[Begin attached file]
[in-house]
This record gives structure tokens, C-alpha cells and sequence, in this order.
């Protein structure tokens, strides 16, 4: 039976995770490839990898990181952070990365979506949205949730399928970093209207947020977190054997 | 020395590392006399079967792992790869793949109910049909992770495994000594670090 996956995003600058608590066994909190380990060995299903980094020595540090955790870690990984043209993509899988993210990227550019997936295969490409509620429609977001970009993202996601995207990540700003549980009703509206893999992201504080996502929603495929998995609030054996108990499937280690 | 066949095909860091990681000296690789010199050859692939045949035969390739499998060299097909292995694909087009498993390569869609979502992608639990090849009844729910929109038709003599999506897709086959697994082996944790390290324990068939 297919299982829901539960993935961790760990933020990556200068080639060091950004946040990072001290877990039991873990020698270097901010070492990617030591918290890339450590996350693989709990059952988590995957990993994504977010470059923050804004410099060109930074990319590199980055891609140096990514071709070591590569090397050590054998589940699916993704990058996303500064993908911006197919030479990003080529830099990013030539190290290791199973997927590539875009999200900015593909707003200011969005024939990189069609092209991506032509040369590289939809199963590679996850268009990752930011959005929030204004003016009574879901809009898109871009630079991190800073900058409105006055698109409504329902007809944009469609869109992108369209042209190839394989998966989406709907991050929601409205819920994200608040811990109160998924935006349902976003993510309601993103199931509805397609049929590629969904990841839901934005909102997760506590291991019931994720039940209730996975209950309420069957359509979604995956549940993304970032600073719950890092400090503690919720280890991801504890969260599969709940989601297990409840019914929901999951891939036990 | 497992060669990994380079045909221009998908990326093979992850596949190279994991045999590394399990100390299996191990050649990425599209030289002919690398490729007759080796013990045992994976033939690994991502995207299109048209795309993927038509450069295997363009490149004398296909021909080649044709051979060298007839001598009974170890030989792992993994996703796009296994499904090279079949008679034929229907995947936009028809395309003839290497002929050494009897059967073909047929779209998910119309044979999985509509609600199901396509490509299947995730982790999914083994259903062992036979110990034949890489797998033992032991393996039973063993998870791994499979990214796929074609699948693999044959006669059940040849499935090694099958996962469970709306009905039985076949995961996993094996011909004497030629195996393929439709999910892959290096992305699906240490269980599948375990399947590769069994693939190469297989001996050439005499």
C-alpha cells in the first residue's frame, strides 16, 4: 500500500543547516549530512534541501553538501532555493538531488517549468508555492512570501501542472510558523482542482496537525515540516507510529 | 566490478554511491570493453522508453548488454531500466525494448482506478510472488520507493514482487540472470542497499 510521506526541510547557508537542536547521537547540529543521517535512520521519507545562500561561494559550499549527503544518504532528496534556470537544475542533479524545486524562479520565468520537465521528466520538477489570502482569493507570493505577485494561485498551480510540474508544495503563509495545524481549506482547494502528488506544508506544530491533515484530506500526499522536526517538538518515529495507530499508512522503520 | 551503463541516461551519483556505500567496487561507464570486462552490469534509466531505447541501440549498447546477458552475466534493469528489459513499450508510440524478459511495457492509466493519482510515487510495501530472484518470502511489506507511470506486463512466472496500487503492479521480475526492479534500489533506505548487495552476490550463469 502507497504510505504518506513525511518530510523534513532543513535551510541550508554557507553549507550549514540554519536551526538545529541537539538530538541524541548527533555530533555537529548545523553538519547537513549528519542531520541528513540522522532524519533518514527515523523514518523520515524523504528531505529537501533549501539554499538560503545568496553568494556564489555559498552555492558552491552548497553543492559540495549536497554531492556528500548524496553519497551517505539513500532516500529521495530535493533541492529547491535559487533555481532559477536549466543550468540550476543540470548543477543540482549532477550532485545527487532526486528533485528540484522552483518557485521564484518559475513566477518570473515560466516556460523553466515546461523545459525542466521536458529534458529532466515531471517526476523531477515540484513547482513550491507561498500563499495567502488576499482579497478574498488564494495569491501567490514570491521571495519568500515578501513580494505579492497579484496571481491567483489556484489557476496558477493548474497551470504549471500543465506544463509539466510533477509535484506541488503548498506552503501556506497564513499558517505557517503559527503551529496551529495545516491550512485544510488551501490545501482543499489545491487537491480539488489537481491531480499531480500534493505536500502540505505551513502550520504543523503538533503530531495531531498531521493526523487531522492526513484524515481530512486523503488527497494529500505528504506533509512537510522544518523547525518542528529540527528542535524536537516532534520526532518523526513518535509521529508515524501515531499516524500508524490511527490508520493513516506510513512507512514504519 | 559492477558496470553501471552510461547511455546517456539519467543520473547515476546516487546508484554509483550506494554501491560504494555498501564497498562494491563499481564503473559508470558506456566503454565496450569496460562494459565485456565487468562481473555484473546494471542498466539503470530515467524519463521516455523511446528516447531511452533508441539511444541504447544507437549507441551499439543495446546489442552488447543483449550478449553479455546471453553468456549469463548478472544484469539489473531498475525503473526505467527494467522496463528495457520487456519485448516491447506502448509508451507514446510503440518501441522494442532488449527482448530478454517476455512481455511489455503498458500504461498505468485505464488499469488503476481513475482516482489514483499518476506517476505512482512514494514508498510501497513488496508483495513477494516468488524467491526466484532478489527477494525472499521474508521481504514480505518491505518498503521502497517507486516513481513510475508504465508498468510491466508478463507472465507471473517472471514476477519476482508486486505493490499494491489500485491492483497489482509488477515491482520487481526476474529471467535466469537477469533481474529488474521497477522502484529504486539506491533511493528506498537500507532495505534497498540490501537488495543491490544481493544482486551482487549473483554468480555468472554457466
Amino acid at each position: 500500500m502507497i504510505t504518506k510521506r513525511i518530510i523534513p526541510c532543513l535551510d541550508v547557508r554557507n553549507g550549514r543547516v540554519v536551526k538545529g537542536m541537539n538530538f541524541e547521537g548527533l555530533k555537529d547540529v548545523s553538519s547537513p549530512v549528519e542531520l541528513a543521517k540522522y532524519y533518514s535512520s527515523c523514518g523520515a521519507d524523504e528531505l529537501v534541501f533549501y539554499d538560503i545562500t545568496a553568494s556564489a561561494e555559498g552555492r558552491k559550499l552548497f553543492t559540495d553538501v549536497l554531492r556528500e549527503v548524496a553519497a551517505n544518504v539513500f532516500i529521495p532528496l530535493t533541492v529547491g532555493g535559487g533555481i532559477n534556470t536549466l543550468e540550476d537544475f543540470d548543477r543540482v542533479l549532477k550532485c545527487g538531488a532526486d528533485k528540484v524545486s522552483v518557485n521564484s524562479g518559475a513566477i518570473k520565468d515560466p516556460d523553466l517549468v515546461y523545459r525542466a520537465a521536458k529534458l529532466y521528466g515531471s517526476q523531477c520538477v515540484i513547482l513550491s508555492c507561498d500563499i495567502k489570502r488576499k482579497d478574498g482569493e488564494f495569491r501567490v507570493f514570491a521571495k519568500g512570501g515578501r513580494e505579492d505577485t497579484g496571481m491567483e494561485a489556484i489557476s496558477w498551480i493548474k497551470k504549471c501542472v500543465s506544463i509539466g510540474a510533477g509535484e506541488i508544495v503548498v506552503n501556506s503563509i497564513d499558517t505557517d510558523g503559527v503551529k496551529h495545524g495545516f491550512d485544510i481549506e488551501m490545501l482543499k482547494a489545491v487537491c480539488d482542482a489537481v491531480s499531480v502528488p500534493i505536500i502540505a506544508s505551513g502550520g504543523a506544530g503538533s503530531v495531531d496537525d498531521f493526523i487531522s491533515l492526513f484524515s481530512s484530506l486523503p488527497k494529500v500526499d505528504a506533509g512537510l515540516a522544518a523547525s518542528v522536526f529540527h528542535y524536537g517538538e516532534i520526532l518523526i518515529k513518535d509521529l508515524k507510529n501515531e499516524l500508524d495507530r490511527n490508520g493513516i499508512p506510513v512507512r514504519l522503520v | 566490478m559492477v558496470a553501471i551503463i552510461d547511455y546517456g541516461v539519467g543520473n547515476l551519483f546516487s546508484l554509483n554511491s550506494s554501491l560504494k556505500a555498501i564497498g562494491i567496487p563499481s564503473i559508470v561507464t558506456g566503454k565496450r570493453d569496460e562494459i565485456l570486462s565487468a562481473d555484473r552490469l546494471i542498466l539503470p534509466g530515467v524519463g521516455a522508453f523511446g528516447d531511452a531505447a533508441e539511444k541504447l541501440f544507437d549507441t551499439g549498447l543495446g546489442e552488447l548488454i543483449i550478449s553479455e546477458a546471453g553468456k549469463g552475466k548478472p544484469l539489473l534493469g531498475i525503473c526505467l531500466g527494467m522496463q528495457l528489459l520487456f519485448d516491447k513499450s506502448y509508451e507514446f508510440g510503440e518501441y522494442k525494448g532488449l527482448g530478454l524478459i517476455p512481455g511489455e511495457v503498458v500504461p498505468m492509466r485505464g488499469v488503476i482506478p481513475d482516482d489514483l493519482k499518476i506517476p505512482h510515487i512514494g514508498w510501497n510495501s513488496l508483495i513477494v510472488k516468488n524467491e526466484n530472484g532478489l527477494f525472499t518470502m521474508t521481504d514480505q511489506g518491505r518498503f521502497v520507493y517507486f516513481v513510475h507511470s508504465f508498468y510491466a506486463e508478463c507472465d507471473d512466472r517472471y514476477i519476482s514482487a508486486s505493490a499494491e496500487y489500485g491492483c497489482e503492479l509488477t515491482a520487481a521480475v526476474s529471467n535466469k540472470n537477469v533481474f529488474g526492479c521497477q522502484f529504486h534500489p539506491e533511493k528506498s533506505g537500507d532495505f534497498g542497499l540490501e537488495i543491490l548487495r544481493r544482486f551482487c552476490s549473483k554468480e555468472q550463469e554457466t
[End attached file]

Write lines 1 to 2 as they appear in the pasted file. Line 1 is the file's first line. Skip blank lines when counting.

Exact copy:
[in-house]
This record gives structure tokens, C-alpha cells and sequence, in this order.